Snakebites medical therapy
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Medical Management of Snake Bites
- Only 1 in 20 snake bites require active emergency treatment or the administration of antivenom. Medical management depends on the degree of systemic envenomation and the type of venom.
Critically Ill Patients
- Maintain immobilization, splint and bandage until the situation is under control.
- Support airway, breathing and circulation.
- Intubate and ventilate with 100% Oxygen if airway or respiration fail.
- Obtain toxicology consultation
- Give antivenom immediately. Intravenous epinephrine should be given only for life-threatening hypotension or anaphylaxis - its use has been associated with cerebral hemorrhage.
- Volume expansion may be necessary.
- Severe coagulation disturbances, electrolyte abnormalities, and muscle damage leading to acute renal failure are likely.
- Repeat antivenom as clinically indicated.
- General management as for less seriously ill patients as well (see below).
Less Seriously Ill Patients
- No signs of systemic spread
- Admit to ICU for non-invasive monitoring, strict bedrest and full head injury observations (wake hourly).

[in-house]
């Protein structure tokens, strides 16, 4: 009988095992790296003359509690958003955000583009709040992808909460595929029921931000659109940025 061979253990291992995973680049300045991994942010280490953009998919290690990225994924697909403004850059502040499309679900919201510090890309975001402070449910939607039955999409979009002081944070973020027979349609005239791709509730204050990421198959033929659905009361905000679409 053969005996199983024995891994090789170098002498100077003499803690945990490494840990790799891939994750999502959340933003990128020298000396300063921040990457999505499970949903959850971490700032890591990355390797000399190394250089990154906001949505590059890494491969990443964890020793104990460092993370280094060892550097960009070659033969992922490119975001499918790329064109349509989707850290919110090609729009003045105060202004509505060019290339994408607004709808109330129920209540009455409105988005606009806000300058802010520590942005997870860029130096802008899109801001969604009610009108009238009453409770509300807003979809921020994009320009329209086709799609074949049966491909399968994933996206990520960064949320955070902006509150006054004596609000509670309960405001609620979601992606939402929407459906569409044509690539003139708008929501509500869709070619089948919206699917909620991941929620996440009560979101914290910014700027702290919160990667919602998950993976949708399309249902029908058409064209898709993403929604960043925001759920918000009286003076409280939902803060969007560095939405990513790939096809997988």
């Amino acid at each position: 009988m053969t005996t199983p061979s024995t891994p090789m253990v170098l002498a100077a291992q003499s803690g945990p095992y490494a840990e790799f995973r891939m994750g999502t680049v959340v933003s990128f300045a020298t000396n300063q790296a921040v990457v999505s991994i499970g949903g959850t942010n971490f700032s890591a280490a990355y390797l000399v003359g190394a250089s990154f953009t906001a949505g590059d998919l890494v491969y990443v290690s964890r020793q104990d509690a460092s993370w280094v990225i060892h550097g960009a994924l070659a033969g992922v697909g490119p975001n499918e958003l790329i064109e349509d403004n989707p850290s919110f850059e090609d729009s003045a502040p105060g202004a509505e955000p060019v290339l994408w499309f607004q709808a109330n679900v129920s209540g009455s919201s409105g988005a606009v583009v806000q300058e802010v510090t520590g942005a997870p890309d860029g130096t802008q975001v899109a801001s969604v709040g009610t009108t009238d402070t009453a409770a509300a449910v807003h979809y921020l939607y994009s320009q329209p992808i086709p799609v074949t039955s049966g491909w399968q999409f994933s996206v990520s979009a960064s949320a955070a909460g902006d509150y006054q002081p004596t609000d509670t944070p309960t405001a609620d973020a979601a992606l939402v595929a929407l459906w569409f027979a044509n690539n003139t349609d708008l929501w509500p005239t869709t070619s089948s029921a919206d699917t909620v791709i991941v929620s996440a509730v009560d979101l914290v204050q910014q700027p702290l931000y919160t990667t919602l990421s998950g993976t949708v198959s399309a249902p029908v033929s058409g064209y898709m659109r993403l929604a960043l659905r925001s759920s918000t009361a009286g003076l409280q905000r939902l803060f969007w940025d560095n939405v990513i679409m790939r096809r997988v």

- Leave bandages in place.
- Obtain toxicology consultation
- Obtain appropriate antivenoms and venom detection kit.
- Obtain intravenous access.
- Take blood for group and X-match, coagulation screen (including fibrinogen levels, and tests for DIC), full blood count, electrolytes and calcium, creatinine kinase and arterial blood gases. Perform ECG. Repeat at appropriate intervals.
- Collect urine for microscopy to detect hematuria and for free protein, hemoglobin and myoglobin measurement. Record urine output. Freeze the first sample for venom detection.
- Draw up drugs in case of anaphylaxis to antivenom.
- When ready, cut a hole over the wound site, inspect and take swabs for use with the venom detection kit.
- Once the results of the venom detection kit are known, slowly and progressively remove the bandages.
- If systemic symptoms ensue:
- Re-apply bandages and give antivenom as clinically indicated.
- Ensure the patient is well hydrated (to reduce the risk of acute renal failure due to rhabdomyolysis).
- Repeat blood tests, ECG, etc at clinically relevant intervals.
- Correct abnormal coagulation; look out for disseminated intravascular coagulation (heparin probably contra-indicated in DIC from snake bite).
- Analgesia and sedation - be cautious.
- Correct hypotension, if present, with volume expansion and vasopressors (exclude occult bleeding).
- Watch for development of renal failure - monitor urine output and composition.
- Tetanus prohylaxis is recommended.
- Usually, if there are no signs of envenomation four hours after removal of the bandages, and if repeat blood tests taken at that time are normal, then it is probable that significant envenomation has not occurred. If laboratory tests are not available, 12 to 24 hours is a reasonable period of observation.
First Aid For Snake Bites- What NOT To Do
Though U.S. medical professionals may not agree on every aspect of what to do for snakebite first aid, they are nearly unanimous in their views of what not to do. Among their recommendations: